Here Couture attempts to bait Belfort with a jab again but Belfort throws a left straight without committing and Couture leaves it at that.
Where a good boxer would slip and look to counter punch – Couture’s counter is the clinch, where he can tire his opponents out, move them around and throw them. Here’s another example of Belfort attempting to punch Couture, then Randy leaning back and parrying before getting the underhooks on Belfort’s swinging arms.
Couture got hit a few times in his fights with Belfort because his method in the first was far from a science, more a strategy which he was developing. Later in Couture’s career, however, he began to jab into the clinch – but not in the way that most remember when they think of jabbing into the clinch. In a recent piece I observed that UFC heavyweight champion, Cain Velasquez often jabs his way in with his head bolt upright and can be force fed straights while doing so – as Cheick Kongo managed to and as an exhausted and flustered Junior dos Santos attempted to do.
Couture’s method of moving to the clinch has evolved to be based around a dipping jab – taking his head offline to his right and inviting counter punches. Notice that when Randy jabs he dips his head very low to his right side – ducking it down behind his left shoulder. This sort of position invites counter punches but provides much more protection than his leaning back against Belfort did. As soon as the opponent opens up with punches, Couture is chest to chest with them and they have given him an underhook.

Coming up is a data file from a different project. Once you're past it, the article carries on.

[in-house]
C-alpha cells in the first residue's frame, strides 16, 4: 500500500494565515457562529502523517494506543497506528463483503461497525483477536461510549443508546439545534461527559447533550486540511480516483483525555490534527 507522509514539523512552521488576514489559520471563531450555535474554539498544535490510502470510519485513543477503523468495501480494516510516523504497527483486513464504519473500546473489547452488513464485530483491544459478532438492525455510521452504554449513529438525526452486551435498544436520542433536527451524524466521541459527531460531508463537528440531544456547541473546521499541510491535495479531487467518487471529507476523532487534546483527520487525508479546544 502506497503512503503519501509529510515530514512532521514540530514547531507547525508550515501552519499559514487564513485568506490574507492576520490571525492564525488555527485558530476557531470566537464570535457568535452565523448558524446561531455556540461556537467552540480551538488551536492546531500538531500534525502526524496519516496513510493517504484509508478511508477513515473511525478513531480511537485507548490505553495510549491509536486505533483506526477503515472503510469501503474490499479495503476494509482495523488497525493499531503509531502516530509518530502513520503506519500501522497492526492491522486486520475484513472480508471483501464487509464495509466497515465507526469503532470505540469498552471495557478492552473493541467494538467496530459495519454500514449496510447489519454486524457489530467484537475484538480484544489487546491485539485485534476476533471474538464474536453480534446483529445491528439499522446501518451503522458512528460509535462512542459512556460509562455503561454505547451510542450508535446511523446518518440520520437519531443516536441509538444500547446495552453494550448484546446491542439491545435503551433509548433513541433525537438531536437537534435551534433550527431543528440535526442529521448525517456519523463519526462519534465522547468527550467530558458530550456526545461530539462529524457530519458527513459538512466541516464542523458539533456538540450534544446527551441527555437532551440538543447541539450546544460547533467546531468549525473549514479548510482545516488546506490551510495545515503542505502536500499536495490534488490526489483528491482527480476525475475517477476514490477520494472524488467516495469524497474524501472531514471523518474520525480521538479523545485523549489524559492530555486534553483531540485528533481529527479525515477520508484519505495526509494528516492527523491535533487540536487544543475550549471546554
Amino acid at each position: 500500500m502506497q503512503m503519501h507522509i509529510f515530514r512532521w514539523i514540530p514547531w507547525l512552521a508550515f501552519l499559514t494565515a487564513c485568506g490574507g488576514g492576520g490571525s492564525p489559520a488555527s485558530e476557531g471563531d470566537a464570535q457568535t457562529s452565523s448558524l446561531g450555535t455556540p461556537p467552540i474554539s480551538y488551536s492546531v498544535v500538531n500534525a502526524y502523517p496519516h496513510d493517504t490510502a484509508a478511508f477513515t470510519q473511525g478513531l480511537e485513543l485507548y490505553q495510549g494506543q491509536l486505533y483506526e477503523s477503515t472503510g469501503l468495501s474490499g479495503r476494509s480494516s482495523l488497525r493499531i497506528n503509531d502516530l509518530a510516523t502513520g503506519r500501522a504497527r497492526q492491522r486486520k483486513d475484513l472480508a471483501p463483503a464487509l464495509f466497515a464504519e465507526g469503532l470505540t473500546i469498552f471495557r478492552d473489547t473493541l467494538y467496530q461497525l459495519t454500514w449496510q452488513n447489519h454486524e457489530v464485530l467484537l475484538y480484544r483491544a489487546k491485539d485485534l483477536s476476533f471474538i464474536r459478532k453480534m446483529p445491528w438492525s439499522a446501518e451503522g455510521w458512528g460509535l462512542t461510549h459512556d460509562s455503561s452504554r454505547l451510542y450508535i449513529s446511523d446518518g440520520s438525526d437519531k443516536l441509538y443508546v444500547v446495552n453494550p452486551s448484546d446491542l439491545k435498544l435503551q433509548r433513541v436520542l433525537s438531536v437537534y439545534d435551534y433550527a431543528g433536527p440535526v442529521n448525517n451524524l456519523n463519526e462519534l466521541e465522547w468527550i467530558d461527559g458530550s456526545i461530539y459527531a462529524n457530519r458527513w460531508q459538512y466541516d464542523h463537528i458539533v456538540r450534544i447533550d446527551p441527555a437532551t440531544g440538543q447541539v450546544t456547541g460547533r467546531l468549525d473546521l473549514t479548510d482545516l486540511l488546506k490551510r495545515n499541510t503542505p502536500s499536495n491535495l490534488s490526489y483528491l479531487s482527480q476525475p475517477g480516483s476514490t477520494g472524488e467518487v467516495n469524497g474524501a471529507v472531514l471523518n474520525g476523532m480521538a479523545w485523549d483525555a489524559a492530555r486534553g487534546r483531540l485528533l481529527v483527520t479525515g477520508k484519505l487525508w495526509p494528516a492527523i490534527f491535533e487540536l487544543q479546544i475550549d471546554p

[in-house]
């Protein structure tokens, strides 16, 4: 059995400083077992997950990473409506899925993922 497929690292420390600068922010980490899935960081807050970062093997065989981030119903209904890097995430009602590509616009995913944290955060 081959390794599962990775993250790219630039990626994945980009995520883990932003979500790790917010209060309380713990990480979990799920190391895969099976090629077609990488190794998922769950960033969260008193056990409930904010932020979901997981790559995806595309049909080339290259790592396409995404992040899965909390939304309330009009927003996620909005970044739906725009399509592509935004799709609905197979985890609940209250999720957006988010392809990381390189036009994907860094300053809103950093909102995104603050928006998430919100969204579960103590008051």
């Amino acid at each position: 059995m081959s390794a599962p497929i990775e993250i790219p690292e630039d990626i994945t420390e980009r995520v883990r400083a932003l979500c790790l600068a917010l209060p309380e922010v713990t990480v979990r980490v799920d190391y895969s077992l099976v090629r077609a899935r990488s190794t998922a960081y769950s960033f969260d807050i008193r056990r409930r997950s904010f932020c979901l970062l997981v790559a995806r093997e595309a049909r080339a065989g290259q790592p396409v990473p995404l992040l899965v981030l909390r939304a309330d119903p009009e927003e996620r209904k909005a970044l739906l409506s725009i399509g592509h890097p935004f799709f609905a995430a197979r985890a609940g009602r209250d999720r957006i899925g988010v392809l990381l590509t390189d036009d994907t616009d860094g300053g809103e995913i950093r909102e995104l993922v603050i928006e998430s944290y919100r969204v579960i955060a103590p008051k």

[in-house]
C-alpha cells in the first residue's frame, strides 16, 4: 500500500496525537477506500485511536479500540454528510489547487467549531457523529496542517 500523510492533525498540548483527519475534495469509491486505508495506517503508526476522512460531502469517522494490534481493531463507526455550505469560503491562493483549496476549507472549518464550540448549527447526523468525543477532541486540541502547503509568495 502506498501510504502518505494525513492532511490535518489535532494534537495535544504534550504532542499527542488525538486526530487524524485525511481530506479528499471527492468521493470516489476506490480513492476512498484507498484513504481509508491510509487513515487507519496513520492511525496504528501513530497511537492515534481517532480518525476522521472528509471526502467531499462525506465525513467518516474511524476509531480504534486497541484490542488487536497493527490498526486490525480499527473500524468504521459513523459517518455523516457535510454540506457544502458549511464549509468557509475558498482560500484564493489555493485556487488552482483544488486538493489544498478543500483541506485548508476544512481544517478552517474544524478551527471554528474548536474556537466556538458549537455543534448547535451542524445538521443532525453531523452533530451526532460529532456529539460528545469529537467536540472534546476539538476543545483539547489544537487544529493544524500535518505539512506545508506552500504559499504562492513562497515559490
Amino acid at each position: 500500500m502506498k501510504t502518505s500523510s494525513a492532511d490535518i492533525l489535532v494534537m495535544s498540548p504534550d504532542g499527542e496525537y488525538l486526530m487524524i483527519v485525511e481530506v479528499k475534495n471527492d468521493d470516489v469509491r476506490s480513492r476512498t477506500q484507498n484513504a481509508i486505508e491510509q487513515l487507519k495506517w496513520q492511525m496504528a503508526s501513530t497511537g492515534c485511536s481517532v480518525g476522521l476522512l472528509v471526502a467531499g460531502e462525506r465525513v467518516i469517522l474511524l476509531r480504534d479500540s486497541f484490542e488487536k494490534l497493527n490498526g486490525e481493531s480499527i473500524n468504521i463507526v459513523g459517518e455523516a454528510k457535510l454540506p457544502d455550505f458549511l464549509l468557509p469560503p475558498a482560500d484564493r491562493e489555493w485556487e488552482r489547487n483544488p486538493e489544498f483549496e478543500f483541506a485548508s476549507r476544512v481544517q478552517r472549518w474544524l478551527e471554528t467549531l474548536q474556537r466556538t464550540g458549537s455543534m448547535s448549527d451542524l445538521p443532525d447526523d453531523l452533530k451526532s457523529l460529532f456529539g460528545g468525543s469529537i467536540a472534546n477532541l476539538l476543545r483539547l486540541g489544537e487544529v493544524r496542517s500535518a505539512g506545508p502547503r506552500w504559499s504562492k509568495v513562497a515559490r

One advantage of constantly using this dipping jab – other than avoiding most counter punches – is that Couture can invite counter punches with the opponents right hand which he can simply move inside of and underhook. Against Gabriel Gonzaga, Couture began using his dipping jab early and hit Gonzaga hard while the latter was moving in.
Later in the same fight, Gonzaga threw back a right hand in response to Couture’s jab and Couture was able to underhook it and get a good punch off with his right hand. Couture used the inside slip to get close enough to grab a hold of Tim Sylvia numerous times in their bout.
A final advantage of Randy Couture’s dipping jab over the traditional jab and run in to clinch method is that Couture dipped so low with his jab that it could be easily turned into a duck to get control of his opponent’s hips (something which Floyd Mayweather even used against Hatton in the highlight mentioned earlier, and which Prince Naseem would do when he was in trouble). After Gonzaga clipped Couture with a hard right hand, he chased Couture with another, Couture was able to slip to the side of and below the punch and get control of Gonzaga’s hips – which he soon turned into the first takedown of the fight.
Randy Couture was a man of many tricks in the octagon – but it is hard to find a Couture fight in his later career where he doesn’t use this slower, dipping jab to draw attacks from his opponent or sneak his head in towards their chest or hips. The techniques needed by a grappler to secure a good clinch needn’t be many – Couture used his dipping jab and an occasional overhand, Fedor Emelianenko used his right hand lead almost exclusively – but anything beyond the traditional jab straight in method is a step forward in the evolution of wrestling in MMA, and a massive bolster to the success rate of wrestlers trying to obtain the clinch.
Every wrestler should be looking to simplify and improve his striking to work with his primary skill rather than in place of it when he can’t get his techniques working. After all, a many wrestlers never forget their old tricks once they get to the position where they can use them. Here’s to ageing gracefully in the brutal world of combat sports.